February 12, 2009
Sacha L. Prashad
Sacha L. Prashad’s parents came to the United States to seek better lives for themselves. Their courage taught their only daughter to follow her dreams and to prize education.
Prashad’s mother spent her childhood in foster homes in Bangkok, Thailand. Her father worked nights to fund his education in Guyana, South America. Both eventually immigrated to the United States, graduated from college, and earned M.B.A. degrees. “Because my parents raised me to respect education as a priceless asset, I realize that I am very fortunate to be in a position to further my education by participating in cutting-edge research,” says Prashad, 22. “I want other students to have the same chances that I have had.”
| Sacha L. Prashad|
University of California, Los Angeles
Los Angeles, CA
Photo: Mark Harmel
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Prashad began working as a mentor for disadvantaged children when she was in middle school. By the time she was 16, she was spending time each week teaching classes in underserved communities in her hometown of Los Angeles, promoting education and speaking out against drug abuse and teen pregnancy. “Looking back, I realize that working with these children led to a love of teaching that has continued growing ever since,” she says. “These kids are dropping out of school, but it’s not due to a lack of potential. Their life situations cause problems for them. You just need to guide them in the right direction, and that’s not something I ever want to walk away from.”
As a first-year graduate student at the University of California, Los Angeles, Prashad has continued that work by helping minority students at UCLA find laboratories to work in early in their college education. She is also working toward designing a program to encourage minority students to participate in biomedical research. “As I follow the path toward becoming a scientist, I hope to bring science directly into the classrooms and lives of minority students, especially the underprivileged students in the L.A. Basin,” she says.
Her interest in science originally blossomed because of her volunteer work. While doing a community service project at a local hospital, Prashad decided that she might like to become a doctor. But those plans soon changed when she began to work in a research lab in college.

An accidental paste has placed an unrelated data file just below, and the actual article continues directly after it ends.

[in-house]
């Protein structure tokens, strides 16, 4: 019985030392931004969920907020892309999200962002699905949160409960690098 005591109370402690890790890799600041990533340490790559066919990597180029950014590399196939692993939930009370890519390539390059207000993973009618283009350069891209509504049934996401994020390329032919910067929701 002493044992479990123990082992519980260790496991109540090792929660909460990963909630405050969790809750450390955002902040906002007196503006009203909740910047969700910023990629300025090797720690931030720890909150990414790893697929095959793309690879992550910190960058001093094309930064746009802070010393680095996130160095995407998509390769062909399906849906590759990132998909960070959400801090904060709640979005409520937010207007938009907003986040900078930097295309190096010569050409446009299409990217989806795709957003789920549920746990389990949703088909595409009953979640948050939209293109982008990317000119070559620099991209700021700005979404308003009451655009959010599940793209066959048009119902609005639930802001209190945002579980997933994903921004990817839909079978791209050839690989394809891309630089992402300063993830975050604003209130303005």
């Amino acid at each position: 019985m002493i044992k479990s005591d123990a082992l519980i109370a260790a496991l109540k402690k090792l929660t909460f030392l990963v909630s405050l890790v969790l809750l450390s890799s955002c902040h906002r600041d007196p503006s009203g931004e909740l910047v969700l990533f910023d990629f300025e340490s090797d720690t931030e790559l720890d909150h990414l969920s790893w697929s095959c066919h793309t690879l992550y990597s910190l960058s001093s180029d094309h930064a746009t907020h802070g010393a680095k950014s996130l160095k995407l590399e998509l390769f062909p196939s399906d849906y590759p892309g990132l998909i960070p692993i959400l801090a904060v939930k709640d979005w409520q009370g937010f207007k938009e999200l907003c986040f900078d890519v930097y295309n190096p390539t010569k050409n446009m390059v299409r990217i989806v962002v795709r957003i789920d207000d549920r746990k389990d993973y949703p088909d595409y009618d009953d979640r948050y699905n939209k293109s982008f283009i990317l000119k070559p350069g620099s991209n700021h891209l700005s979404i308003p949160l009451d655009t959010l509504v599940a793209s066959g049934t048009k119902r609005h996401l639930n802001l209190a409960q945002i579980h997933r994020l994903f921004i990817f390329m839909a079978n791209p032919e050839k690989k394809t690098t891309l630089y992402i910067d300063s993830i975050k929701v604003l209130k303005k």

Prashad’s first research experience came during a sophomore year honors research course at UCLA. She was handpicked from that class to join Hanna Mikkola’s lab, where she studied stem cell development in the human placenta. During her two-and-one-half years in Mikkola’s lab, Prashad studied how the human placenta supports the production of hematopoietic stem cells, which can give rise to all the different types of blood cells. Her studies showed that hematopoietic stem cells are generated in blood vessels in the placenta. She also discovered that the placenta is a critical site for the maturation of red blood cells.
In the summer of 2008, Prashad went to Children’s Hospital Boston and Harvard University to study the development of red blood cells in zebrafish as a student in the lab of HHMI investigator Leonard Zon. “I loved UCLA and the lab I was in, but I wasn’t sure if I could feel the same excitement somewhere else,” says Prashad, who was in Boston as part of HHMI’s Exceptional Research Opportunities Program (EXROP). “Working at Harvard made me realize that it was the science that excited me, not just the lab or the people.”
Her EXROP experience also helped her decide to stick with stem cell research, which she will study as a graduate student at UCLA. Prashad is also planning to continue mentoring students. “It is an exciting time in science, with biomedical advances being made every day,” she says. “I hope that exposing students to laboratories early on in their education will spark flames of interest that will carry them into future careers in science.”